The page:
On Sunday, Feb. 3, we trained for over 6 hours and it felt good. Students said they weren't quite as tired at the end of the day as they were after the Chen Xiaoxing weekend, so I'll have to push them a little harder next time. :)
We started with a couple of Tai Chi movements and silk-reeling, driving home again some of the body mechanics needed for performing the internal arts properly. Throughout the weekend, I showed how the same mechanics are used in Hsing-I (we didn't devote any time to bagua). The photo at left shows Rich Coulter (left) and Chris Miller working a chin-na application from "Lazy About Tying the Coat."
One of the biggest habits to overcome when training in these arts is the habit of striking by using arm and shoulder muscle rather than transmitting power through the body. The arm and shoulder muscles do very little of the work. And this was one of my goals for the weekend--drilling on whole-body movement and silk-reeling, where the power begins with the ground and flows, spiraling through the leg, directed by the dan tien and manifest in the hands (or whatever part of the body is striking).
We did some push hands, focusing on spiraling and slowing it down to feel the body mechanics.
I opened it up for requests, and by popular demand we worked on staff fighting techniques and then sparred with staffs. My philosophy has always been that if you work on a form, whether empty-hand or weapons, you should be able to use it in a self-defense situation. So I teach fighting techniques for each weapon we practice. It was fun to practice some of the blocks and strikes and then put them into practice by sparring.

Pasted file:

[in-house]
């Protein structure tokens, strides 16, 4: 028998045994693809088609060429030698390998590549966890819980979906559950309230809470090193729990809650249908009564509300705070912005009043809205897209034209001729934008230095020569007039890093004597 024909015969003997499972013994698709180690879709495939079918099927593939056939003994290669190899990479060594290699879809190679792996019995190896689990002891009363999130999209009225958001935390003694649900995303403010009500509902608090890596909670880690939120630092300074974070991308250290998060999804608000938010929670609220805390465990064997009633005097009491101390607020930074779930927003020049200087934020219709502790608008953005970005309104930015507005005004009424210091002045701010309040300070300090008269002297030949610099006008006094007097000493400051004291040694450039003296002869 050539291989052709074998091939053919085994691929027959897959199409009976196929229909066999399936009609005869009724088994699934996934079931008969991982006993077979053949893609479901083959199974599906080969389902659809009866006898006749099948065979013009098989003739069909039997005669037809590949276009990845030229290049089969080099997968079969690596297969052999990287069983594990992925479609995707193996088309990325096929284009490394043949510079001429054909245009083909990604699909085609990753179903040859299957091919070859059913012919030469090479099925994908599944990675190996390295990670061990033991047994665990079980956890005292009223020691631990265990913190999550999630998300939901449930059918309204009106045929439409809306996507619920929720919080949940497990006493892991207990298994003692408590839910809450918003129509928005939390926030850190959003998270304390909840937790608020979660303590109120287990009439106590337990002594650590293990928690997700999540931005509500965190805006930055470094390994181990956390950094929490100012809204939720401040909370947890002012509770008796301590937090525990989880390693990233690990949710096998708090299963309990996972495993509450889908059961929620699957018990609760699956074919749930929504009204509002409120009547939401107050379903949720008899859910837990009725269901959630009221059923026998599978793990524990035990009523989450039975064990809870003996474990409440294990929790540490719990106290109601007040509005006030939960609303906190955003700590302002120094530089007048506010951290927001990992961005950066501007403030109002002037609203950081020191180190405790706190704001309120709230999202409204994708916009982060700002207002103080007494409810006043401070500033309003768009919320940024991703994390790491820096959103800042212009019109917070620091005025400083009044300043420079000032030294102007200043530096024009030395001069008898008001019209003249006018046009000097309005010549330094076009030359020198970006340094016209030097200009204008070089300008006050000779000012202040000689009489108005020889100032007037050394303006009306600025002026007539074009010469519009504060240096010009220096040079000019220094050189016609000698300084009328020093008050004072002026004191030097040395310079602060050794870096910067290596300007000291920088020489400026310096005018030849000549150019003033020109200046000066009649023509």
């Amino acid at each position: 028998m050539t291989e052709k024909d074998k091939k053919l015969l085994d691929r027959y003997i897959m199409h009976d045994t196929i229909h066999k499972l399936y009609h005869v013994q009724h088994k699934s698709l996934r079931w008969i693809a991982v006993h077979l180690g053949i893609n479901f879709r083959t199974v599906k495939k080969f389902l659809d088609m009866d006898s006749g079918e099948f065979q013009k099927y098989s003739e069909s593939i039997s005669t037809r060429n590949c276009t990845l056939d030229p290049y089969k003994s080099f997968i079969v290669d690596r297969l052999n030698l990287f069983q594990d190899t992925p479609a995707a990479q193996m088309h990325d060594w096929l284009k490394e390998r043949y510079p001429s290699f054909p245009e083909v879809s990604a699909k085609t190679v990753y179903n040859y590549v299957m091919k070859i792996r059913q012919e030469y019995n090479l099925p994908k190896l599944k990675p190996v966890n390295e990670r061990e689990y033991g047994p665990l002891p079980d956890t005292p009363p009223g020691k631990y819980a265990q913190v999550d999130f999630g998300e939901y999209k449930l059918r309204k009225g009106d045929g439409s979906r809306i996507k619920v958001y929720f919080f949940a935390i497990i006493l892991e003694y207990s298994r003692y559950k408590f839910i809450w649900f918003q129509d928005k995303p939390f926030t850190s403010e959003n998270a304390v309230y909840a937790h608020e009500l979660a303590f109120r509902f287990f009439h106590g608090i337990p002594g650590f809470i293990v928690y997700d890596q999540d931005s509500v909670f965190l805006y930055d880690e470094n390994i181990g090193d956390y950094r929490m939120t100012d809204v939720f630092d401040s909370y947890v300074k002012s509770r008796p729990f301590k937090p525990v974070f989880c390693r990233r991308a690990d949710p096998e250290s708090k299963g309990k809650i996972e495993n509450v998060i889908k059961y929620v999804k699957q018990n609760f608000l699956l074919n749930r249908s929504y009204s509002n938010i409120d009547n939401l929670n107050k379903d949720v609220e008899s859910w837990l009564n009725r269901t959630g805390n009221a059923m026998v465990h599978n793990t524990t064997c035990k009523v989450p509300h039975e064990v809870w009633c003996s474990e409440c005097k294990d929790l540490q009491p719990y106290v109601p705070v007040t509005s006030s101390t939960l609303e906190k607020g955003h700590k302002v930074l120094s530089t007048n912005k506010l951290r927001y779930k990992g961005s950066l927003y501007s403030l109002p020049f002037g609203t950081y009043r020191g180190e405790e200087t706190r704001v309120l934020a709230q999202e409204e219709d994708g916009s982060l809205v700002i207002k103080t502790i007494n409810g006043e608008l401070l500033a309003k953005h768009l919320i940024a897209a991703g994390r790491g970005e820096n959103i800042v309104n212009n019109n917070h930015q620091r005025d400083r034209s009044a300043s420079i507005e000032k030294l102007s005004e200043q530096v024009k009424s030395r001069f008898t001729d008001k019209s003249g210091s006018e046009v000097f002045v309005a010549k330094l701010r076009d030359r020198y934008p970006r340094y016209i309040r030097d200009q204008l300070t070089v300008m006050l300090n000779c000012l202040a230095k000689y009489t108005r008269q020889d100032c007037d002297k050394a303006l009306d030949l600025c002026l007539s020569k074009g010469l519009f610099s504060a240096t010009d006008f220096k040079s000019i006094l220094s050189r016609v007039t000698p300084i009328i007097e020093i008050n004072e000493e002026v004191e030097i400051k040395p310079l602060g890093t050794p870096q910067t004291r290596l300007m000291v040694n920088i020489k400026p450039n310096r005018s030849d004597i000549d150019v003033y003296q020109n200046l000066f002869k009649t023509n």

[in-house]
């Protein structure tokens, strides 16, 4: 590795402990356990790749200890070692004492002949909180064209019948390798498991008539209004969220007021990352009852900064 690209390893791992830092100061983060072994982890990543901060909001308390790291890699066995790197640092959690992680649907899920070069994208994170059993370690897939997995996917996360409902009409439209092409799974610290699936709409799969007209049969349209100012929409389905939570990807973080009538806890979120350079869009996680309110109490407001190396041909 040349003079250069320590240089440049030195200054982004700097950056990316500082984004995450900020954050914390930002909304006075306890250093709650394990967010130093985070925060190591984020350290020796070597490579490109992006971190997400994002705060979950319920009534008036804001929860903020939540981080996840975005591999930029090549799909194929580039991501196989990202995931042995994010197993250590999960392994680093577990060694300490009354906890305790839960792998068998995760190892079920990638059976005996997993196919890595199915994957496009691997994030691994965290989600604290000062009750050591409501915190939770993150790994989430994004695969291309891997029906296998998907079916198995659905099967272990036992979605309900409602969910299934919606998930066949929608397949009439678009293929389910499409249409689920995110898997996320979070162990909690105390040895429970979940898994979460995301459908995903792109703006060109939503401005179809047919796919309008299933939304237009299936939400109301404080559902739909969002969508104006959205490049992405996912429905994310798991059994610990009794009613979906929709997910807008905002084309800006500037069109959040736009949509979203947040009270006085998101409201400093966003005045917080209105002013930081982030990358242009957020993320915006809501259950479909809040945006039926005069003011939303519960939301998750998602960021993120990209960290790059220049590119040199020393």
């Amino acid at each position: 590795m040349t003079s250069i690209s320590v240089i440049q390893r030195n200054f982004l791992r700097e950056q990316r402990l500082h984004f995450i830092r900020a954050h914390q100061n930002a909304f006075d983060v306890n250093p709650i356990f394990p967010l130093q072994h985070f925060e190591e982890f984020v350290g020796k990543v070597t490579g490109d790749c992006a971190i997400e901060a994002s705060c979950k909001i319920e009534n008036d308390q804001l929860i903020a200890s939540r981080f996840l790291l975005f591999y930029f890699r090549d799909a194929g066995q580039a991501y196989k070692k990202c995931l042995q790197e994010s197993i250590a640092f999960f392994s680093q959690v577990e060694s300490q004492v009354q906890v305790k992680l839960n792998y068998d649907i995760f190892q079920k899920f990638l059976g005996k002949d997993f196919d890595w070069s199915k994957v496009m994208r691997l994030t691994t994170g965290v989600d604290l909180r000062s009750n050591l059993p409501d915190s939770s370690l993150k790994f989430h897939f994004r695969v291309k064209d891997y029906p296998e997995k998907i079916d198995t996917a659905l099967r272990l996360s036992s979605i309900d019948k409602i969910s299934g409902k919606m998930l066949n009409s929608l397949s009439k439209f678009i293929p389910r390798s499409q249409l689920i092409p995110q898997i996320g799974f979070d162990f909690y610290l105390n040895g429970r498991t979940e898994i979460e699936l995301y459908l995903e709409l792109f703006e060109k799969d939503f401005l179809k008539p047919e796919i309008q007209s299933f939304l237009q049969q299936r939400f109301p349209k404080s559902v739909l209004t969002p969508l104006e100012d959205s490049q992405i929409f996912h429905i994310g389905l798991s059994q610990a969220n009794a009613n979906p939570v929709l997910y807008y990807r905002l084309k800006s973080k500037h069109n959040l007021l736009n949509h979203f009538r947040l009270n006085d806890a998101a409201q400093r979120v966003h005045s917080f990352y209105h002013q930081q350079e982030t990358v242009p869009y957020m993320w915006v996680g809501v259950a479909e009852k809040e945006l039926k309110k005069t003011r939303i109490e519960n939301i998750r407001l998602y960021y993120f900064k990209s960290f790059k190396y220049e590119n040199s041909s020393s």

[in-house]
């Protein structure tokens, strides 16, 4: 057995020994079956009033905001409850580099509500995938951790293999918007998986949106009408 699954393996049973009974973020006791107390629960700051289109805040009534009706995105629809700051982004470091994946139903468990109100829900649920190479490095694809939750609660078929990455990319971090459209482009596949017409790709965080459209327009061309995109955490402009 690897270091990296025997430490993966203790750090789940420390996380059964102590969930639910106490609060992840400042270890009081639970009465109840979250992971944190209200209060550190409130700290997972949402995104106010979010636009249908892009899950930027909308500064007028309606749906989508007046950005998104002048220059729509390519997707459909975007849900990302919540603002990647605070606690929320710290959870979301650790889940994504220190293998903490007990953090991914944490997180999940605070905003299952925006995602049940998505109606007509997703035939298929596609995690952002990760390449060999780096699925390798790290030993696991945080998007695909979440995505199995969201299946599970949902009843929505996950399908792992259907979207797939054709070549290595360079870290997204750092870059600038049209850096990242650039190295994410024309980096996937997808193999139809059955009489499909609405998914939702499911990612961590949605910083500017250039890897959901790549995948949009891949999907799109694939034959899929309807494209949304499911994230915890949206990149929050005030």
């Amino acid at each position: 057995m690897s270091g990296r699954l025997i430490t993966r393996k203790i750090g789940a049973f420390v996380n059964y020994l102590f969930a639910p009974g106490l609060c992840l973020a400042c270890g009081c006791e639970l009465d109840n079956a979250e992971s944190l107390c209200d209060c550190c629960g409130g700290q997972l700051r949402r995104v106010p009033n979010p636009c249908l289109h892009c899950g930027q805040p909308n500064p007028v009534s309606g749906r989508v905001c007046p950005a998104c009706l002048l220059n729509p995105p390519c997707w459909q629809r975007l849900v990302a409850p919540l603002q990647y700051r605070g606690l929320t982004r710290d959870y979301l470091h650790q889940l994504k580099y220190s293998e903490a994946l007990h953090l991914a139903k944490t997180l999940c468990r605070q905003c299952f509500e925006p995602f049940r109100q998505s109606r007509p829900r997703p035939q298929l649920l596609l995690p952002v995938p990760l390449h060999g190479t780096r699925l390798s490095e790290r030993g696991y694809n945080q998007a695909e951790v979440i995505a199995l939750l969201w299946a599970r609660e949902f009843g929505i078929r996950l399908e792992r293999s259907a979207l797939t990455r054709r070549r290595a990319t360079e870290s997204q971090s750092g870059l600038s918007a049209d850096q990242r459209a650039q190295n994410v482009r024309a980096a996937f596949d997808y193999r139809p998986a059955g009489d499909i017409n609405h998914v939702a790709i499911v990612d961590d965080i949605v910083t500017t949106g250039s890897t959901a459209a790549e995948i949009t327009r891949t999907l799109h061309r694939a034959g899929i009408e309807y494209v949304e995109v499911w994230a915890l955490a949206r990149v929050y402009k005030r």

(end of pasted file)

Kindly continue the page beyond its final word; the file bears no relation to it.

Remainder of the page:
I watched the students doing different forms and then offered a critique, pointing out things to improve on. One of the tendencies is to rush some movements, particularly in Tai Chi. It takes so much patience to slow it down and really get satisfaction from doing a movement well. Too often bad habits develop and you don't realize that you're rushing a movement, cutting part of it off, and not realizing all the body mechanics involved.
We called it quits at around 4:30. The time went by too fast this weekend. It was wonderful seeing everyone and very generous of Kim Schaber to donate her facility for training. So if you're in the Quad Cities and need a place to keep your dog when you're out of town, call K-9 Child, at 3030 Hickory Grove Rd. in Davenport.
I think everyone has plenty to work on until I return, and in the meantime we'll exchange video clips privately on YouTube.